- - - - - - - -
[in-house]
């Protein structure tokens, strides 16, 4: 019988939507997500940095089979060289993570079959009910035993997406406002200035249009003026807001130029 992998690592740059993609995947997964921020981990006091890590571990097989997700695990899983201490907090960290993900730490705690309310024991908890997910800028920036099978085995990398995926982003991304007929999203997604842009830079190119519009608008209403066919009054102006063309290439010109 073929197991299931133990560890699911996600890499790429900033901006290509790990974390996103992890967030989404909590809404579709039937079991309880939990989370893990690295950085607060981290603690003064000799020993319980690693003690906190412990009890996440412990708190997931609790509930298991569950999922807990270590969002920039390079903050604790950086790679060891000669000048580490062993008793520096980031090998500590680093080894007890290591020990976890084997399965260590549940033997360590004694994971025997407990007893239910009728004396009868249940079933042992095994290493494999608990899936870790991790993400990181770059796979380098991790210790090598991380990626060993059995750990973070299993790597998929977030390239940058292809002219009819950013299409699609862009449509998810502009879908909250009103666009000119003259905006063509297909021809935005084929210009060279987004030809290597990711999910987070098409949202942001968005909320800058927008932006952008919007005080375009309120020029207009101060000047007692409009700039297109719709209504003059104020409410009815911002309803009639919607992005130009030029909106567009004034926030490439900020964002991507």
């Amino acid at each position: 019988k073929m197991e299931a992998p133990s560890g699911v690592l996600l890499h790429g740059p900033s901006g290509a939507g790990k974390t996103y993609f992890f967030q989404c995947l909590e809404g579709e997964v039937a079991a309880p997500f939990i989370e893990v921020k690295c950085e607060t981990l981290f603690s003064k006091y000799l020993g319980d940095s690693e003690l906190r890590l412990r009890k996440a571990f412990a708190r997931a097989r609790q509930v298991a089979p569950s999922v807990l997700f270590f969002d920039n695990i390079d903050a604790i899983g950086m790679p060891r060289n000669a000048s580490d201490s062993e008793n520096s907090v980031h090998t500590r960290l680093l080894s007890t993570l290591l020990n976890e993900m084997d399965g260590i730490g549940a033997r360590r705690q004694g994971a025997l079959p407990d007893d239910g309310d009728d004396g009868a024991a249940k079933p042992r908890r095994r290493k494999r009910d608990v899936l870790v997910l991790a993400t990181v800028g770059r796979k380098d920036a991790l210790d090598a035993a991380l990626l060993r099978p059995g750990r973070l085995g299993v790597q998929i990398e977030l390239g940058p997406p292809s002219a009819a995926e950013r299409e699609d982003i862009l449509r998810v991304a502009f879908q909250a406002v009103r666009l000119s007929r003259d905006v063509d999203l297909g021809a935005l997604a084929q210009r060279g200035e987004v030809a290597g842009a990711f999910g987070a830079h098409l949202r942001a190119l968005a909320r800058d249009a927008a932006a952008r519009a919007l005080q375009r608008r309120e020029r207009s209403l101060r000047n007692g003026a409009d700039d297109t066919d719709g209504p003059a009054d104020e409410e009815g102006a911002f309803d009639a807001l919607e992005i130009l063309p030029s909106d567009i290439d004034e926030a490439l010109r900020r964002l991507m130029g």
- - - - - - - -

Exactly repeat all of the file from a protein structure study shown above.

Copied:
[in-house]
């Protein structure tokens, strides 16, 4: 019988939507997500940095089979060289993570079959009910035993997406406002200035249009003026807001130029 992998690592740059993609995947997964921020981990006091890590571990097989997700695990899983201490907090960290993900730490705690309310024991908890997910800028920036099978085995990398995926982003991304007929999203997604842009830079190119519009608008209403066919009054102006063309290439010109 073929197991299931133990560890699911996600890499790429900033901006290509790990974390996103992890967030989404909590809404579709039937079991309880939990989370893990690295950085607060981290603690003064000799020993319980690693003690906190412990009890996440412990708190997931609790509930298991569950999922807990270590969002920039390079903050604790950086790679060891000669000048580490062993008793520096980031090998500590680093080894007890290591020990976890084997399965260590549940033997360590004694994971025997407990007893239910009728004396009868249940079933042992095994290493494999608990899936870790991790993400990181770059796979380098991790210790090598991380990626060993059995750990973070299993790597998929977030390239940058292809002219009819950013299409699609862009449509998810502009879908909250009103666009000119003259905006063509297909021809935005084929210009060279987004030809290597990711999910987070098409949202942001968005909320800058927008932006952008919007005080375009309120020029207009101060000047007692409009700039297109719709209504003059104020409410009815911002309803009639919607992005130009030029909106567009004034926030490439900020964002991507």
């Amino acid at each position: 019988k073929m197991e299931a992998p133990s560890g699911v690592l996600l890499h790429g740059p900033s901006g290509a939507g790990k974390t996103y993609f992890f967030q989404c995947l909590e809404g579709e997964v039937a079991a309880p997500f939990i989370e893990v921020k690295c950085e607060t981990l981290f603690s003064k006091y000799l020993g319980d940095s690693e003690l906190r890590l412990r009890k996440a571990f412990a708190r997931a097989r609790q509930v298991a089979p569950s999922v807990l997700f270590f969002d920039n695990i390079d903050a604790i899983g950086m790679p060891r060289n000669a000048s580490d201490s062993e008793n520096s907090v980031h090998t500590r960290l680093l080894s007890t993570l290591l020990n976890e993900m084997d399965g260590i730490g549940a033997r360590r705690q004694g994971a025997l079959p407990d007893d239910g309310d009728d004396g009868a024991a249940k079933p042992r908890r095994r290493k494999r009910d608990v899936l870790v997910l991790a993400t990181v800028g770059r796979k380098d920036a991790l210790d090598a035993a991380l990626l060993r099978p059995g750990r973070l085995g299993v790597q998929i990398e977030l390239g940058p997406p292809s002219a009819a995926e950013r299409e699609d982003i862009l449509r998810v991304a502009f879908q909250a406002v009103r666009l000119s007929r003259d905006v063509d999203l297909g021809a935005l997604a084929q210009r060279g200035e987004v030809a290597g842009a990711f999910g987070a830079h098409l949202r942001a190119l968005a909320r800058d249009a927008a932006a952008r519009a919007l005080q375009r608008r309120e020029r207009s209403l101060r000047n007692g003026a409009d700039d297109t066919d719709g209504p003059a009054d104020e409410e009815g102006a911002f309803d009639a807001l919607e992005i130009l063309p030029s909106d567009i290439d004034e926030a490439l010109r900020r964002l991507m130029g």